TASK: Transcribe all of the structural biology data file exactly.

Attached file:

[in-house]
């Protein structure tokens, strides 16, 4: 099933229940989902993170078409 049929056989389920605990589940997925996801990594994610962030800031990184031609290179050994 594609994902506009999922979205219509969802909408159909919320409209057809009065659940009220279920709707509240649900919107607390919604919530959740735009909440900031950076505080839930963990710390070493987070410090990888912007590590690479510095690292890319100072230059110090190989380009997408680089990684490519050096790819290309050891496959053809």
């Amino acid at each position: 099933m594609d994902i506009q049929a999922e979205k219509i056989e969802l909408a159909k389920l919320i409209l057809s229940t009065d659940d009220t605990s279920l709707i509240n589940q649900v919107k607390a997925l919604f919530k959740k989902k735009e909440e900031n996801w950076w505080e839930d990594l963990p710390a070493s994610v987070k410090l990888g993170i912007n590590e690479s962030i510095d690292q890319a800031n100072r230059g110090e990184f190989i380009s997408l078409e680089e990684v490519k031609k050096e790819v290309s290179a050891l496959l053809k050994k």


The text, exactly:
[in-house]
């Protein structure tokens, strides 16, 4: 099933229940989902993170078409 049929056989389920605990589940997925996801990594994610962030800031990184031609290179050994 594609994902506009999922979205219509969802909408159909919320409209057809009065659940009220279920709707509240649900919107607390919604919530959740735009909440900031950076505080839930963990710390070493987070410090990888912007590590690479510095690292890319100072230059110090190989380009997408680089990684490519050096790819290309050891496959053809």
């Amino acid at each position: 099933m594609d994902i506009q049929a999922e979205k219509i056989e969802l909408a159909k389920l919320i409209l057809s229940t009065d659940d009220t605990s279920l709707i509240n589940q649900v919107k607390a997925l919604f919530k959740k989902k735009e909440e900031n996801w950076w505080e839930d990594l963990p710390a070493s994610v987070k410090l990888g993170i912007n590590e690479s962030i510095d690292q890319a800031n100072r230059g110090e990184f190989i380009s997408l078409e680089e990684v490519k031609k050096e790819v290309s290179a050891l496959l053809k050994k």